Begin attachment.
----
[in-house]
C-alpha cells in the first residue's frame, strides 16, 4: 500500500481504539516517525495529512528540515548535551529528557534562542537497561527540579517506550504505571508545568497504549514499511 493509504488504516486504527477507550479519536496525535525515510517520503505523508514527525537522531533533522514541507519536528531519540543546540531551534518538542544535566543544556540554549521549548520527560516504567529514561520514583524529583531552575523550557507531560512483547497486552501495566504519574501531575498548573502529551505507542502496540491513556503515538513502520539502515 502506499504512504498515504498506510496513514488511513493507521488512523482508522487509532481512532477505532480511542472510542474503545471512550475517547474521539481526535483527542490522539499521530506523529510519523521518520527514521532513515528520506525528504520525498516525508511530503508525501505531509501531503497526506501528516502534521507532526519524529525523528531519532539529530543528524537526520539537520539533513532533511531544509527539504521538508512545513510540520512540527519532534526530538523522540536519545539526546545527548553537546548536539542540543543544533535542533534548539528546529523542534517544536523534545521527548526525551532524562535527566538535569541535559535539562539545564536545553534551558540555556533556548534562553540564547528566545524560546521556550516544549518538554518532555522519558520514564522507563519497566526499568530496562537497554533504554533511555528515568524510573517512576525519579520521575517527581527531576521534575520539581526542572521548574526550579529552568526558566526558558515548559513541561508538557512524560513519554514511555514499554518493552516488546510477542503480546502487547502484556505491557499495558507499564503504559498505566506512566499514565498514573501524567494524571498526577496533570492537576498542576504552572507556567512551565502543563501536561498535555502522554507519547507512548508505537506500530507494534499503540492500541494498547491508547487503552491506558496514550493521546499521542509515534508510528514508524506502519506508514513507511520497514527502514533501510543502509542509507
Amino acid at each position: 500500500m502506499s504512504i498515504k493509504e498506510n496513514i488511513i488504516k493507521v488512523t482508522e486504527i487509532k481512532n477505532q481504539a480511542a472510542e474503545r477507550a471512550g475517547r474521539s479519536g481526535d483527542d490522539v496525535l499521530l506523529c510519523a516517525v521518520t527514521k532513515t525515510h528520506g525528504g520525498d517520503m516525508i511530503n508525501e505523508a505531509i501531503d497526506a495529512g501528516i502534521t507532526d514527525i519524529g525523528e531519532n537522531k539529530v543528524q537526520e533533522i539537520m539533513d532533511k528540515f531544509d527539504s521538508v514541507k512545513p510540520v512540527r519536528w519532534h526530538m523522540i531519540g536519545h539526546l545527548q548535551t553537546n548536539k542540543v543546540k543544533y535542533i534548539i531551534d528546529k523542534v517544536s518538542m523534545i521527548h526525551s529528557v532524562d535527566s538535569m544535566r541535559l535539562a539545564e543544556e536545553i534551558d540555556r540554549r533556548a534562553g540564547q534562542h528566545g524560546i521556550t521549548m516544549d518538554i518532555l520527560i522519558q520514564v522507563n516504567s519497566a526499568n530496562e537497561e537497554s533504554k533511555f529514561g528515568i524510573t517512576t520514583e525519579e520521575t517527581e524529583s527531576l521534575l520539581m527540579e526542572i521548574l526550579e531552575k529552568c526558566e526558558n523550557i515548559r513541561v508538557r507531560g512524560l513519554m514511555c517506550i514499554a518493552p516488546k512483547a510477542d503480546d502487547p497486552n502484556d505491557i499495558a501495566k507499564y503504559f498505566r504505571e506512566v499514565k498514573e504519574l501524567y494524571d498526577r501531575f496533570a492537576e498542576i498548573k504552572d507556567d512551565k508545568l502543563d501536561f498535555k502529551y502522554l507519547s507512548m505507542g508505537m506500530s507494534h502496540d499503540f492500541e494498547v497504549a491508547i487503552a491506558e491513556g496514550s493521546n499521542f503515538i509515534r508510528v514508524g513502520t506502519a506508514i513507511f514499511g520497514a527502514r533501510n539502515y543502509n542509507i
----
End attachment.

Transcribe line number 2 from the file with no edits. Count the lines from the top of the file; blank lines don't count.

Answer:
C-alpha cells in the first residue's frame, strides 16, 4: 500500500481504539516517525495529512528540515548535551529528557534562542537497561527540579517506550504505571508545568497504549514499511 493509504488504516486504527477507550479519536496525535525515510517520503505523508514527525537522531533533522514541507519536528531519540543546540531551534518538542544535566543544556540554549521549548520527560516504567529514561520514583524529583531552575523550557507531560512483547497486552501495566504519574501531575498548573502529551505507542502496540491513556503515538513502520539502515 502506499504512504498515504498506510496513514488511513493507521488512523482508522487509532481512532477505532480511542472510542474503545471512550475517547474521539481526535483527542490522539499521530506523529510519523521518520527514521532513515528520506525528504520525498516525508511530503508525501505531509501531503497526506501528516502534521507532526519524529525523528531519532539529530543528524537526520539537520539533513532533511531544509527539504521538508512545513510540520512540527519532534526530538523522540536519545539526546545527548553537546548536539542540543543544533535542533534548539528546529523542534517544536523534545521527548526525551532524562535527566538535569541535559535539562539545564536545553534551558540555556533556548534562553540564547528566545524560546521556550516544549518538554518532555522519558520514564522507563519497566526499568530496562537497554533504554533511555528515568524510573517512576525519579520521575517527581527531576521534575520539581526542572521548574526550579529552568526558566526558558515548559513541561508538557512524560513519554514511555514499554518493552516488546510477542503480546502487547502484556505491557499495558507499564503504559498505566506512566499514565498514573501524567494524571498526577496533570492537576498542576504552572507556567512551565502543563501536561498535555502522554507519547507512548508505537506500530507494534499503540492500541494498547491508547487503552491506558496514550493521546499521542509515534508510528514508524506502519506508514513507511520497514527502514533501510543502509542509507